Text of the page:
Speaking of bacterial keratitis and viral keratitis, there is no specific research on galectin-3 in animal models of the viral keratitis or the bacterial keratitis, but in the human epithelial cell models, galectin-3 is produced and expressed . Galectin-3 contributes to maintaining innate barrier function and supports its physical defense . Galectin-3 reduced the combined efficiency of virus and bacterial infections, such as HSV-1 and P. aeruginosa . Galectin-3 participates in the mechanism of viral infections, such as human immunodeficiency virus (HIV) and influenza virus infections in viral binding, replication, budding, and transmission . Some studies have revealed a direct antimicrobial effect of galectin-3 on the bacteria for galectin-3-binding caused bacterial cell death and bacterial growth suppression [25–27]. A protective role of extracellular galectin-3 against S. pneumoniae infection was proved in a bacterial infection model. For the reason that galectin-3 is involved in key immune cell subtypes in inflammatory responses, including neutrophil activation and adhesion , such as chemoattraction of monocytes and macrophages  and opsonization of apoptotic neutrophils , galectin-3 is vital in the immunological mechanism of inflammatory diseases.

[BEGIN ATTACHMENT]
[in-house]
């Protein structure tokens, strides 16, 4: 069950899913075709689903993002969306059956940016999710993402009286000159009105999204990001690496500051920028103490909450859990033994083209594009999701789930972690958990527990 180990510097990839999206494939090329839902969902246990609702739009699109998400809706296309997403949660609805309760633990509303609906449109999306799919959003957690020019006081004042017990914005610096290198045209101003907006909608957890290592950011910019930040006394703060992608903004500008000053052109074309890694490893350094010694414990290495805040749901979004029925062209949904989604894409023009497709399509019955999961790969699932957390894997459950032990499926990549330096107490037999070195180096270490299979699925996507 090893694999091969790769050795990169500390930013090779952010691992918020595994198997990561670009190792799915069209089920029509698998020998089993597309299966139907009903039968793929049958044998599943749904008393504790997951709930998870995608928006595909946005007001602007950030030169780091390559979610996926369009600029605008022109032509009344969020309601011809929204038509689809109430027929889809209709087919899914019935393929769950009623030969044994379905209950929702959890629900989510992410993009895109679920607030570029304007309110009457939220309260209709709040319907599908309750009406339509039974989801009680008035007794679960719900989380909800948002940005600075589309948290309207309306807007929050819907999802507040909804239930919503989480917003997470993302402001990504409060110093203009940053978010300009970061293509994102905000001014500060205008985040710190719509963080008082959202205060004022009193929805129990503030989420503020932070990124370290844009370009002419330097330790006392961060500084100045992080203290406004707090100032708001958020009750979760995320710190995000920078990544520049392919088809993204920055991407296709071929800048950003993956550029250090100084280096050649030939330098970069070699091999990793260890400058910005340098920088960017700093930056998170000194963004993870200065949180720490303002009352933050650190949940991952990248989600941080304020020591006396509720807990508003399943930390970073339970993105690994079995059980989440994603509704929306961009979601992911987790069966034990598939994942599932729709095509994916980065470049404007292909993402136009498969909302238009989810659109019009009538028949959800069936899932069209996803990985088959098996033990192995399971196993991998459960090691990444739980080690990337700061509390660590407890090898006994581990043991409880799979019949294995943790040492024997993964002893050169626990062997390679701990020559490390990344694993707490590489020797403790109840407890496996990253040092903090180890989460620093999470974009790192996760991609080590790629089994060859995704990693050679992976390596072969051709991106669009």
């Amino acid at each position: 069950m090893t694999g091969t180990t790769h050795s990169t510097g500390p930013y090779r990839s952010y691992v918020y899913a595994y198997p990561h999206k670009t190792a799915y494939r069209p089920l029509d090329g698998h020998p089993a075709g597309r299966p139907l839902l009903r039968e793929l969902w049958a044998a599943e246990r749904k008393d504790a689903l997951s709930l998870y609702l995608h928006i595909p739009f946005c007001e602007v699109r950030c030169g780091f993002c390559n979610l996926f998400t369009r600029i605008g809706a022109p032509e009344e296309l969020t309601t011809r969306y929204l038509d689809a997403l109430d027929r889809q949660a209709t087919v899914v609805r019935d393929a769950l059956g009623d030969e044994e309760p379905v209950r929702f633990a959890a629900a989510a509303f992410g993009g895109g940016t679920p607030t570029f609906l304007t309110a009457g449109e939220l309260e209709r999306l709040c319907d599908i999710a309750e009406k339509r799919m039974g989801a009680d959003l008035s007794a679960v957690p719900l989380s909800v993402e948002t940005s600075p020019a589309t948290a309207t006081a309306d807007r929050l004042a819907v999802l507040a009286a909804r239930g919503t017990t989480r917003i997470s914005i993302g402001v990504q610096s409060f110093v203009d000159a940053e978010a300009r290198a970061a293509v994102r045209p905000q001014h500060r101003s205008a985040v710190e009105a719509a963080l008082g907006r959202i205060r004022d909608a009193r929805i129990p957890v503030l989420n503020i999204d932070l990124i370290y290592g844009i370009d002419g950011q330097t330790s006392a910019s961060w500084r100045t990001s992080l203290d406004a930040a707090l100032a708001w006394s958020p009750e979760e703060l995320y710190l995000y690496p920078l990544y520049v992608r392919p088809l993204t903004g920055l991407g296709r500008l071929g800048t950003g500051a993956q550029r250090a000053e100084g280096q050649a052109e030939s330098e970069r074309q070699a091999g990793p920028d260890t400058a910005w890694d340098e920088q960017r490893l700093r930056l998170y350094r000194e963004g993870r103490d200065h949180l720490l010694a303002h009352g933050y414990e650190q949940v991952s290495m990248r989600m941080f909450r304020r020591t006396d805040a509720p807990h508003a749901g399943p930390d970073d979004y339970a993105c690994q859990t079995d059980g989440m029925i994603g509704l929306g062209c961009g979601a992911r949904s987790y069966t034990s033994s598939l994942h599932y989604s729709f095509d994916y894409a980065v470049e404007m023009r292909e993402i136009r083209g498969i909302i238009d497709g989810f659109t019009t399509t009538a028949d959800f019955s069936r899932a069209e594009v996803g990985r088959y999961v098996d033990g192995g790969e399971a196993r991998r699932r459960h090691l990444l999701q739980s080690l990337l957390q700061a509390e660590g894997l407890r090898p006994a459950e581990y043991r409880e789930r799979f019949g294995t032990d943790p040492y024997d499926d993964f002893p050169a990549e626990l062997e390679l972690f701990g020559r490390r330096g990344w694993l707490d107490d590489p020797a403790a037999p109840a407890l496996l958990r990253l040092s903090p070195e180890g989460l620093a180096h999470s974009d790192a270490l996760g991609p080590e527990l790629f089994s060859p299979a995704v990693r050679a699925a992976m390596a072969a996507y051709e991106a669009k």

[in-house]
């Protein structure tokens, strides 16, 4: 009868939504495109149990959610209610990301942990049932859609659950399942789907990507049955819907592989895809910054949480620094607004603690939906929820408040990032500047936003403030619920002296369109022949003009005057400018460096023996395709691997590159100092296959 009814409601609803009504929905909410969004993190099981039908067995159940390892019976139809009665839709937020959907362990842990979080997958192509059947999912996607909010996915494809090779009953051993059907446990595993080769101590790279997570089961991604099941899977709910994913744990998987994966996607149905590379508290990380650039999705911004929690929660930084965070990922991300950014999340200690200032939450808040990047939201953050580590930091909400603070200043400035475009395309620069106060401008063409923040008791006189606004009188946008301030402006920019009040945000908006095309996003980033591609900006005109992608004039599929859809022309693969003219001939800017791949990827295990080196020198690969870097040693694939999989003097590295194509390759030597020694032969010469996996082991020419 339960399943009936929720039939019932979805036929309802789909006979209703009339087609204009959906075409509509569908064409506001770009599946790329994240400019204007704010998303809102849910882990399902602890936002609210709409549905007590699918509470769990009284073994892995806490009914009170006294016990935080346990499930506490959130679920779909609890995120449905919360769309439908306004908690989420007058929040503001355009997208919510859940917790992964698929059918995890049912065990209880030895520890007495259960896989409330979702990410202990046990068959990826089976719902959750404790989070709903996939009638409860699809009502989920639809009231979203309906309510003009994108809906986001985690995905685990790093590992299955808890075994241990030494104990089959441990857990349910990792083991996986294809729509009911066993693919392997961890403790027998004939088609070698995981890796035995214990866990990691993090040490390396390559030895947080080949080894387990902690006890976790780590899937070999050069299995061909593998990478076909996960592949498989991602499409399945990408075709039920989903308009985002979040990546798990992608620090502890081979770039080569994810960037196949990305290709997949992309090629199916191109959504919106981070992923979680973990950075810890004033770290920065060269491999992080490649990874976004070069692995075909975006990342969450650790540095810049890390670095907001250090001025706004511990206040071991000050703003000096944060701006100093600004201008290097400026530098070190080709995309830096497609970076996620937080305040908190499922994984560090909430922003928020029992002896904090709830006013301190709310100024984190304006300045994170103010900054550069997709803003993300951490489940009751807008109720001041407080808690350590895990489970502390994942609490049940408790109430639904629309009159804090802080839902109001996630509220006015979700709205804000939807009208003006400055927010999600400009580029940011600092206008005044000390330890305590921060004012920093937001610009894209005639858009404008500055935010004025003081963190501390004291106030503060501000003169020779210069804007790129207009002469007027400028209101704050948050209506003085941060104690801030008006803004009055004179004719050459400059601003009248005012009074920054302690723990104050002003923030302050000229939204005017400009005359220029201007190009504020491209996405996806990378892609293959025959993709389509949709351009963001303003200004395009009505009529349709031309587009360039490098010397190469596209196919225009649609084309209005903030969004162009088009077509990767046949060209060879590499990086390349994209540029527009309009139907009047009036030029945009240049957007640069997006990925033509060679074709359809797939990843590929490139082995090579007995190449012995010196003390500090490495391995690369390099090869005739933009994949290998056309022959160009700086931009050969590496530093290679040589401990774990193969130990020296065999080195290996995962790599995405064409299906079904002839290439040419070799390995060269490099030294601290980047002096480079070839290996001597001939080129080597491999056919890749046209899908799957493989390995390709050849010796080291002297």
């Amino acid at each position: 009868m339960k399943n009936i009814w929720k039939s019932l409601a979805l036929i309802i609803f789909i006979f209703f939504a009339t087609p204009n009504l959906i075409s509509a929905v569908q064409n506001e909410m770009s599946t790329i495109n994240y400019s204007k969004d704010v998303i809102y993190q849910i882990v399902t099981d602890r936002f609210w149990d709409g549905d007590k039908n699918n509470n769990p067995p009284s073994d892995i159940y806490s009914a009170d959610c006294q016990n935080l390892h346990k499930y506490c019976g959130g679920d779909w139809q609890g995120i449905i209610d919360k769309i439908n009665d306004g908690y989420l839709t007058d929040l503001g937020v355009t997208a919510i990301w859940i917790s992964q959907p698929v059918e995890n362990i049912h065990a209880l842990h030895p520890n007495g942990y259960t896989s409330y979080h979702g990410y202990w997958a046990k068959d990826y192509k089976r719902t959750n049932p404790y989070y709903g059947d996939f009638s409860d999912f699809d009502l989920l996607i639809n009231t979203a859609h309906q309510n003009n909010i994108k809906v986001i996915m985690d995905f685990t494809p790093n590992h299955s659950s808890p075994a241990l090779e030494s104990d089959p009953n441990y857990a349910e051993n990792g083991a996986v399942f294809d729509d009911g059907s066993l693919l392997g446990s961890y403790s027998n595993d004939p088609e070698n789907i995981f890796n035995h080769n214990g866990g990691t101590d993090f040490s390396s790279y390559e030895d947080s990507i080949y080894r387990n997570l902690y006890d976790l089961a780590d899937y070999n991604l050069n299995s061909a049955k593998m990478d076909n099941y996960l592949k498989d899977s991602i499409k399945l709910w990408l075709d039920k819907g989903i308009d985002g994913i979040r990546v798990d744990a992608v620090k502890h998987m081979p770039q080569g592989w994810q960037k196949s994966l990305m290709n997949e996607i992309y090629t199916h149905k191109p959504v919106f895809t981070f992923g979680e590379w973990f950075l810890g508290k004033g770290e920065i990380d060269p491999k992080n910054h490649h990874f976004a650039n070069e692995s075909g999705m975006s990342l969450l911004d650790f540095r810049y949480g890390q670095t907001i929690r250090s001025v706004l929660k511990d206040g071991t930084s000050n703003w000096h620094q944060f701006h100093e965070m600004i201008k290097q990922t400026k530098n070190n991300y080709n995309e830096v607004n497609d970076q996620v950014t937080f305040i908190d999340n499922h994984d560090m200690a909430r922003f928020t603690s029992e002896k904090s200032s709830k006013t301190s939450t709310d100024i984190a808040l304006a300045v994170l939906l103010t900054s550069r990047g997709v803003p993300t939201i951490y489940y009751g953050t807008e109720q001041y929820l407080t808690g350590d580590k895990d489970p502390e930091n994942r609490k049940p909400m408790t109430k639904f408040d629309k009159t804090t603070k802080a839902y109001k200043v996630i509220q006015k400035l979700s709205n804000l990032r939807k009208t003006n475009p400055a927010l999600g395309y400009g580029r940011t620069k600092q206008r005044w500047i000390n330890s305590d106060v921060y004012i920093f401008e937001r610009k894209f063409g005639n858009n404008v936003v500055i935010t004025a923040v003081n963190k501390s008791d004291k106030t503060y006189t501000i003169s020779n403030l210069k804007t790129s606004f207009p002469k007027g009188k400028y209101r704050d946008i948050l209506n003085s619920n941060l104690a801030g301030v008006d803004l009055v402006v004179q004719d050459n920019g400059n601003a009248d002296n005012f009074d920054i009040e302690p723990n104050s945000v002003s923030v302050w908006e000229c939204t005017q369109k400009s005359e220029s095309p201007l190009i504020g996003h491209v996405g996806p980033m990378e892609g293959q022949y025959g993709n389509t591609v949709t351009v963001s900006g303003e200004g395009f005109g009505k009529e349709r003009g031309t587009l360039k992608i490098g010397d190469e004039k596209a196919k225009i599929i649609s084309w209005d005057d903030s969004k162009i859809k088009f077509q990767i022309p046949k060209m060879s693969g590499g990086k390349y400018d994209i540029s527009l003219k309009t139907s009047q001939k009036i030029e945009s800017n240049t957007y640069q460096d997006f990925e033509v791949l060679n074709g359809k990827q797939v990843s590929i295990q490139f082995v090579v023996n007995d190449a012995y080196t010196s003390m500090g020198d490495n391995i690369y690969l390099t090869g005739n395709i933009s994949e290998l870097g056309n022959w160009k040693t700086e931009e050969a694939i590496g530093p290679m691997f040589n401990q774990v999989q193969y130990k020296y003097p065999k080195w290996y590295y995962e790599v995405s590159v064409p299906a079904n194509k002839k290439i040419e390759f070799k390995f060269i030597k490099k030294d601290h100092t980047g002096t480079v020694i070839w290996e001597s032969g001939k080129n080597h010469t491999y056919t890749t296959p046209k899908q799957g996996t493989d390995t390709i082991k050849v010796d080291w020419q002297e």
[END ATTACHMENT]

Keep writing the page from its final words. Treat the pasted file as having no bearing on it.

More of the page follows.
On the other hand, our data on FK patient peripheral blood samples confirmed that the increased tendency of neutrophils is significantly elevated compared to healthy patients both at the early and late stages. The co-location expression results of galectin-3 and the typical markers of neutrophils (CD11b), and HCECs (CK12) reveal the co-resistance of galectin-3 and neutrophils in fungal keratitis lesions. Even though the blood-eye barrier limits the frequent recruitment of immune cells, the certain correlation between galectin-3 and neutrophils implies that targeting galectin-3 could be a promising alternative for FK treatment during the different courses. It is reported that members of the galectin family are able to crosslink cell-surface glycoconjugates with β-galactoside, resulting in the regulation of signaling, adhesion, and cell survival of immune cells such as neutrophils . A specific alternative spliced form of galectin-3 has been reported to contain a predicted transmembrane-spanning domain. The neutrophils play a key role in immune responses caused by fungi infection. For the well-recognized key pathogenic role of neutrophils in FK, a novel role in host defense against fungal infections of ocular disease is found. The elevated galectin-3 expression might be an indicator of the inflammatory response against fungal infection. Thus, a decreased galectin-3 expression might be a “red light” signal of immunosuppressive drug abuse. Galectin-3 can serve as a sensitive biomarker for clinicians to make adjustments for better drug therapy [31, 32]. Besides, the increased levels of proinflammatory cytokines (IL-18, IL-1β, and TNF-α) in tear samples of FK patients, suggesting NLRP3 inflammasome activation, also contributes orchestration of neutrophil recruitment depending upon TLR-induced inflammatory cascade [33, 34].